A franchise-reform bill is headed for the desk of Florida Gov. Charlie Crist with language that would allow incumbent cable operators to opt into state regulation on the same date as newcomers, July 1.
Both houses of the state legislature approved the shift in regulatory authority from localities to the Department of State, but there were different versions of the bill. The legislation was reconciled on April 30 and approved 117-2 by the Assembly.
Verizon Communications has been steadily gaining local franchises in the state, especially in and around Tampa, but it and other potential providers successfully argued that community-by-community negotiations represented a barrier to swift entry by competitive providers.
In addition to providing a single point of contact for franchisees, the legislation also simplifies the information that must be submitted to the state. As in other jurisdictions with statewide franchising, applicants must provide the official name of the provider, its address and the name of the top executive, as well as a vow to observe the applicable state and federal laws that govern video providers. In Florida, providers must update this information every five years or run the risk of losing the franchise.
The Department of State will have 30 days to approve an application. If the agency fails to act on time, the franchise is automatically awarded.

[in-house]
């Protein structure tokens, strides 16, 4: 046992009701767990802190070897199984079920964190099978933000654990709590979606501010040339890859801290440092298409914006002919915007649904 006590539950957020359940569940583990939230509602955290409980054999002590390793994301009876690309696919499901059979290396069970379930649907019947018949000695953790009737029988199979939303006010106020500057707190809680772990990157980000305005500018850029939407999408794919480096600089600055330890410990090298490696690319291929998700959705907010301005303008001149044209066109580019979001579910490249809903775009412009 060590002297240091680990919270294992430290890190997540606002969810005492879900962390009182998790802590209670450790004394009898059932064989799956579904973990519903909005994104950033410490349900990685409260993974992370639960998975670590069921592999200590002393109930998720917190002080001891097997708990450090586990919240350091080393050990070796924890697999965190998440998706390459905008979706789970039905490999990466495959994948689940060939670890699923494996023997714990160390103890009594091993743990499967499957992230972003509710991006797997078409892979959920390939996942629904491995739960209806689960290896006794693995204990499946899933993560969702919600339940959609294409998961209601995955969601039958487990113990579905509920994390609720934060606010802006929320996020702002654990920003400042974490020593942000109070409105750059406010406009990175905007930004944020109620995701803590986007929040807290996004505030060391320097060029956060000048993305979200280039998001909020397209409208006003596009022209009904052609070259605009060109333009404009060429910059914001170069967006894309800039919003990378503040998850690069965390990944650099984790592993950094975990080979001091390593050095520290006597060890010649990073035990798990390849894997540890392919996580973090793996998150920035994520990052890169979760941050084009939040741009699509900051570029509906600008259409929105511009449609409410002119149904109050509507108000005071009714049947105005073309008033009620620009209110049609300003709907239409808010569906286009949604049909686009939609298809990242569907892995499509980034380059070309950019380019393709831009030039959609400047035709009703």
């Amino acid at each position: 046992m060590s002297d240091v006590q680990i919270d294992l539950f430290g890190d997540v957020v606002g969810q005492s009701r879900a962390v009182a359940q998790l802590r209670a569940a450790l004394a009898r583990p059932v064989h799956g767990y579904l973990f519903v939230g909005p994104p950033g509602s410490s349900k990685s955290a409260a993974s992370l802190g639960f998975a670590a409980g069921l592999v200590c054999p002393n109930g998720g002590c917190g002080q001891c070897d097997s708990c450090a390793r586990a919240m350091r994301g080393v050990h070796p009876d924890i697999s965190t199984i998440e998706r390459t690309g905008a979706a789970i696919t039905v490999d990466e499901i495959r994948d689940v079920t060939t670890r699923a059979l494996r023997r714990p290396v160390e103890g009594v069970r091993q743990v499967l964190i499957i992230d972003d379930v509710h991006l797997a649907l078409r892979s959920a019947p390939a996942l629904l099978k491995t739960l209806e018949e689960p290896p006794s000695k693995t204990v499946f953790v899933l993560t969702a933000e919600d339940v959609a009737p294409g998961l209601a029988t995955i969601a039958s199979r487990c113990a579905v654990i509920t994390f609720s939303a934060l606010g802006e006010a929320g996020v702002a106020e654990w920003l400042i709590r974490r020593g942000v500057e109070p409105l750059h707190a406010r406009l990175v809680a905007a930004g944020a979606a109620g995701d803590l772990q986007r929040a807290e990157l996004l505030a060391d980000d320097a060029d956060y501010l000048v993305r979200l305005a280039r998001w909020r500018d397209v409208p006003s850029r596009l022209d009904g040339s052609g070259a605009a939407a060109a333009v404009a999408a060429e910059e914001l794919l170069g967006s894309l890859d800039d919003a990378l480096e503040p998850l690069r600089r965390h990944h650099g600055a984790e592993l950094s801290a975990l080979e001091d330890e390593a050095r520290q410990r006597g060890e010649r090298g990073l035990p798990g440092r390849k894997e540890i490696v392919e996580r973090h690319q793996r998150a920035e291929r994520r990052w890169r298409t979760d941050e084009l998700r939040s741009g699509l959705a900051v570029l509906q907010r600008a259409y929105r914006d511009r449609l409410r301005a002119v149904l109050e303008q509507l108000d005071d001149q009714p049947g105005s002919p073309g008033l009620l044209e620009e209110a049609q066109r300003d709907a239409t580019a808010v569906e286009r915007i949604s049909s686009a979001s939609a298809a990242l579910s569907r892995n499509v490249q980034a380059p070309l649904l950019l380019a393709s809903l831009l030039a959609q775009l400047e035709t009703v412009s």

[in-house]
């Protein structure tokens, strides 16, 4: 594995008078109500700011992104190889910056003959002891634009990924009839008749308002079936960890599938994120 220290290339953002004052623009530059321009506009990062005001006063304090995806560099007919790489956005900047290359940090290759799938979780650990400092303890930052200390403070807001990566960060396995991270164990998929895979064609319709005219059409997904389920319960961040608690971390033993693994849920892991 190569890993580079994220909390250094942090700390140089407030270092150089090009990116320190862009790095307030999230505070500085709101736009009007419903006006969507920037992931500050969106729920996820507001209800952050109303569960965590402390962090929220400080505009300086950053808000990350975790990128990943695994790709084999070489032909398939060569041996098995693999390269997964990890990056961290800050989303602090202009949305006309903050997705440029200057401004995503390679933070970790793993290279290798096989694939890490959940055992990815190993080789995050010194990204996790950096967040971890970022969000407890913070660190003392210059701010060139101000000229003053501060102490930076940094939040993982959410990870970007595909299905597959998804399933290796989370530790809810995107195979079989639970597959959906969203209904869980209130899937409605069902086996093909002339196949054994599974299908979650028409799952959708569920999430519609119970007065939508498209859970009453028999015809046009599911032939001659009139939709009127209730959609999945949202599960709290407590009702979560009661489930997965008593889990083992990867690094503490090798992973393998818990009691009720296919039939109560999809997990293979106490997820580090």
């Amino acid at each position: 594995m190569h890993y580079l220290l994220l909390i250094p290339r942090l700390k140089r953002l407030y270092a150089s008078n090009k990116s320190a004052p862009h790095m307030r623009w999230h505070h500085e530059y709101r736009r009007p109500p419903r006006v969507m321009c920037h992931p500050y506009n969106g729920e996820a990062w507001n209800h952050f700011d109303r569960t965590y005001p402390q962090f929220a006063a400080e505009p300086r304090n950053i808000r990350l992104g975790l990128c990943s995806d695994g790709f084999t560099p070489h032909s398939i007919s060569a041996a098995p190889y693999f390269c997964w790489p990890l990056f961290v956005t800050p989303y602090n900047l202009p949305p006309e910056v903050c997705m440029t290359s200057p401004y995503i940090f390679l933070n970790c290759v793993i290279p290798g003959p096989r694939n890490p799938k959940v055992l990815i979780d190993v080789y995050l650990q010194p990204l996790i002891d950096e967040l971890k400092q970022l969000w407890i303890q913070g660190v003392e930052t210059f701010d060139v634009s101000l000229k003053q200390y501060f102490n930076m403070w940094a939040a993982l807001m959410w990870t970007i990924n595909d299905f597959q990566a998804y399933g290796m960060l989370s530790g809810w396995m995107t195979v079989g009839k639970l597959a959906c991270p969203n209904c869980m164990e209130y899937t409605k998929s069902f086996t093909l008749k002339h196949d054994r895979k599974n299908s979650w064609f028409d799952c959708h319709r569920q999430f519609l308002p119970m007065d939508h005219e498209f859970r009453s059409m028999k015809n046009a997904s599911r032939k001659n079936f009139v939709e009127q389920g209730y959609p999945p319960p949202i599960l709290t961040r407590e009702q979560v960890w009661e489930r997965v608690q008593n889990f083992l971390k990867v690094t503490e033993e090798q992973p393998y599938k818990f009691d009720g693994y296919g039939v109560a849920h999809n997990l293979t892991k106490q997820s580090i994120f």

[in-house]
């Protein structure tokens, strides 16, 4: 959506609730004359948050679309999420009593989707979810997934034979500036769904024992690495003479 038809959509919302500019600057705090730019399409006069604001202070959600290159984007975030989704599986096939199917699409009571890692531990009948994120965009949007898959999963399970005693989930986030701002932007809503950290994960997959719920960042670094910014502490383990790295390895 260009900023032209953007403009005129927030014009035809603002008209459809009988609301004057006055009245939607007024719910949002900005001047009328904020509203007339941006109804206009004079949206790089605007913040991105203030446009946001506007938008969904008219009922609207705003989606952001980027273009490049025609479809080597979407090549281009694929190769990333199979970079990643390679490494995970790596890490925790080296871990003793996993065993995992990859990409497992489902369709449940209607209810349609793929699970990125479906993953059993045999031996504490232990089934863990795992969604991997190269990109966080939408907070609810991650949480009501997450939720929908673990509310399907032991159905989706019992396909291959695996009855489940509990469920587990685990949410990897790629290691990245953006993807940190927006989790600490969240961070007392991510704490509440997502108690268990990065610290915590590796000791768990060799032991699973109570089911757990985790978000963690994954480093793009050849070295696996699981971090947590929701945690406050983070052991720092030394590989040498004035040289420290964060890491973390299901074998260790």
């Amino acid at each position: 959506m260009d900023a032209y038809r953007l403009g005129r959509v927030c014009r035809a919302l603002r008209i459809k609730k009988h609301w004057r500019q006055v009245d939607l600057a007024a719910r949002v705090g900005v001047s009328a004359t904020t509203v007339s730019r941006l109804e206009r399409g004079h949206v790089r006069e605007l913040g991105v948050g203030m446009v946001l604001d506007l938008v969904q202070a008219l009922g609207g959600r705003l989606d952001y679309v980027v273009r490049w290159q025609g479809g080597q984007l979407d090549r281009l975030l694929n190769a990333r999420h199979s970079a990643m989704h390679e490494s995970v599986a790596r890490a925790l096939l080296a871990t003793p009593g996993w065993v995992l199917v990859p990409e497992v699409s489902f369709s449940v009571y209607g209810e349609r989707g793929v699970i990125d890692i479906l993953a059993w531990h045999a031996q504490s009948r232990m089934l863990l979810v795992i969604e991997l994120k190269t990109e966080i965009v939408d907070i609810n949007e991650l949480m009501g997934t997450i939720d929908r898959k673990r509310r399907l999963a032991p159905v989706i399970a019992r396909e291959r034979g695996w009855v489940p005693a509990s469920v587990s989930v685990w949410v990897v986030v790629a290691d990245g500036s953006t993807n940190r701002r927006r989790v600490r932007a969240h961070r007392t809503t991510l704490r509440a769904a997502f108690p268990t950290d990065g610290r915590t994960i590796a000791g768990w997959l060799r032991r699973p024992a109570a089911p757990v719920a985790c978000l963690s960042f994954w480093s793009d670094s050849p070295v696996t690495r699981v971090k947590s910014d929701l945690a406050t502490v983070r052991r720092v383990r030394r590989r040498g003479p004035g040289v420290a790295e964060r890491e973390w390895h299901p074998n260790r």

Incumbent operators can apply for state authority when the bill becomes law (if signed by the governor). However, the bill stipulates that their service area will be the same as is stipulated in their local franchise agreements. The legislation also preserves public, educational and government channels by requiring newcomers to match the number currently offered by incumbents.
In communities with no such channels, local communities can request up to two channels. But to keep those outlets, they must be programmed 10 hours a day with only five hours of duplication; bulletin boards and other static content don't count toward that figure.
Local franchise requirements beyond those protected in the bill are declared “against public policy and void” by the new measure.
The state Department of Agriculture and Consumer Services will handle customer-protection tasks, but communities with dedicated consumer-protection authorities can retain authority over video services until July 2009.
An early Senate version of the bill would have required new providers to pass 50% of the low-income homes in their service area within three years. That amendment was stripped before the bill was finalized. The approved version has no buildout standards, but it does give the state attorney general authority to investigate complaints of economic discrimination in facilities placement.
There are no limits to the amount of fines the attorney general can levy if a provider is found guilty of cherry-picking.